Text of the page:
Item response theory

IRT is based on the idea that the probability of a keyed response to an item is a mathematical function of person and item parameters.[11] In the current study, feasibility of the indicator was considered as a latent trait that influences the score of each indicator. Feasibility of indicators was defined as possibility for implementation of the tool to assess health inequity of a city in India. The original scores of each indicator ranged between 1 and 5; thus, a polytomous model was used for IRT analysis and the indicators shortlisted based on the feasibility.[12],[13] The core indicators were categorized as “strongly recommended,” “desired,” and “optional” indicators that are locally adaptable.

Calculation of feasibility score

In the current study, feasibility was considered as latent trait, i.e., discrimination, that influences the score of each indicator. The average scores of each indicator ranged between 1 and 5; thus, multidimensional IRT analysis was used to categorize indicators. R software was used for IRT analysis.[17] IRT analysis of polytomous variables can be done using “mirt” package; thus, “mirt” package was installed in R software and used for analysis. As the data are a unidimensional polytomous data, a generalized partial credit model was used for IRT analysis.[17]


  Results Top


More than 1000 public health experts were requested to express their opinion, and only 105 public health experts gave their opinion. The response rate is very poor. After repeated requests posted in social networking groups and personalized messages sent through E-mails, 105 public health experts gave their opinion. The average score of the 60 indicators ranged from 4.54 to 2.77 [Table 1]. Infant mortality rate had the highest average score, and noise pollution had the lowest average score. Among the 29 health outcome indicators, 10 indicators had an average score more than 4 and 19 indicators had an average score in between 3 and 4. Among 31 health determinants, 6 indicators had an average score more than 4, 22 indicators had an average score in between 3 and 4, and 3 indicators had an average score <3.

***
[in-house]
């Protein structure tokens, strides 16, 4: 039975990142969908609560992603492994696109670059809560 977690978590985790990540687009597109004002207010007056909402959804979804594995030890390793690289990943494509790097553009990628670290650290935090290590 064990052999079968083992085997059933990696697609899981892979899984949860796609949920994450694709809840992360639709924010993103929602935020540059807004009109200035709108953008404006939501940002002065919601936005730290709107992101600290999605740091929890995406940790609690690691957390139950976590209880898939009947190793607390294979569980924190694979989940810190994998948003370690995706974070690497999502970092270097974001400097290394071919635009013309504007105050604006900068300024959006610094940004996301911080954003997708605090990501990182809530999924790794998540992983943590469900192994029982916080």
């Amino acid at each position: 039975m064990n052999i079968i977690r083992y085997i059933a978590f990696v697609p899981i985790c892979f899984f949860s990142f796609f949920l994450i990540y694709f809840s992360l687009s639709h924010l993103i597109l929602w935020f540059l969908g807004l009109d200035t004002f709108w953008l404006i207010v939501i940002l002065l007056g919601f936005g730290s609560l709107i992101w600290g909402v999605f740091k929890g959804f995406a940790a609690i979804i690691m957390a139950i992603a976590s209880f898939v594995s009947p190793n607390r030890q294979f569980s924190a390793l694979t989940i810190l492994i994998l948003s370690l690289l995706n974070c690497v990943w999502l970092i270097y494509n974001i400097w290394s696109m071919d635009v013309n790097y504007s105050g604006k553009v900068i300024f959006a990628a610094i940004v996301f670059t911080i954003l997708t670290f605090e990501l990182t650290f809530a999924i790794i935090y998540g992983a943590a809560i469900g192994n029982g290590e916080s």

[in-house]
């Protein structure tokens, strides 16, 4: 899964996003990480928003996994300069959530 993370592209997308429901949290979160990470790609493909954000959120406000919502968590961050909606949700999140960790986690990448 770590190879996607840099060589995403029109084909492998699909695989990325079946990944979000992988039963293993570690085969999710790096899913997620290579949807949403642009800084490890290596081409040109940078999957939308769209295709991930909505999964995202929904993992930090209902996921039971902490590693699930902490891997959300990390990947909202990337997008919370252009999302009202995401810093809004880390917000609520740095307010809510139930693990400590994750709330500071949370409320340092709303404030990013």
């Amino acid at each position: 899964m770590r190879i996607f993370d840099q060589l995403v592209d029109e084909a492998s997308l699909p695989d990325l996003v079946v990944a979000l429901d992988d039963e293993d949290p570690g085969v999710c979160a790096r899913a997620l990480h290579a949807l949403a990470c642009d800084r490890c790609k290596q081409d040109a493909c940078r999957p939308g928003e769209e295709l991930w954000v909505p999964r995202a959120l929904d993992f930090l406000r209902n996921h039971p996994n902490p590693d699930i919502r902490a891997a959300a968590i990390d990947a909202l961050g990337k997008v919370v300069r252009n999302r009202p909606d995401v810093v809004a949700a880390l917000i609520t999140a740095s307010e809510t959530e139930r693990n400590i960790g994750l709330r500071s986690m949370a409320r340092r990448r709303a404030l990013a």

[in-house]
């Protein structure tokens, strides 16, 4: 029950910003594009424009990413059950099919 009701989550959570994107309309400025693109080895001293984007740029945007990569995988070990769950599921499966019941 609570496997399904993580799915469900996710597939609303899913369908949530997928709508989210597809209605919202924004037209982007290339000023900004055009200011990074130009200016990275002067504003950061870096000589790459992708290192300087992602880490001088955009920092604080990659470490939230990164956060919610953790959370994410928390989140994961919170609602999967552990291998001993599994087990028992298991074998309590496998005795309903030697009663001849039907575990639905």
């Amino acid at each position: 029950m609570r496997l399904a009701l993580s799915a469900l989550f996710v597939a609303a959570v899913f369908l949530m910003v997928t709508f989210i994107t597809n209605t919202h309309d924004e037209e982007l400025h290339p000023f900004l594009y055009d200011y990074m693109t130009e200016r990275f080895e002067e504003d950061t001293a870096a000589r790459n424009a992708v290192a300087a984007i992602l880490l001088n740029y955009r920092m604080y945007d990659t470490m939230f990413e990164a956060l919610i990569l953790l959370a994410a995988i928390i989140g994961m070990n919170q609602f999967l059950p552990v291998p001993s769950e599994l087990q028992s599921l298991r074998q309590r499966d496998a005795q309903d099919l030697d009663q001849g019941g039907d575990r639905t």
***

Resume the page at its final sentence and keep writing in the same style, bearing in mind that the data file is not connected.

Table 1: Average opinion score and feasibility score of sixty indicators of Urban Health Equity Assessment and Response Tool

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The feasibility score ranged from 4.13 to − 0.49. The incidence of malaria had a high feasibility score, and the density of cell phone towers had the least feasibility score. Among the 29 health outcome indicators, 17 indicators had a feasibility score more than 2 and 12 indicators had a feasibility score in between 0 and 2. Among the 31 health determinant indicators, 16 indicators had a feasibility score in between 0 and 2 and 15 indicators had a feasibility score <0.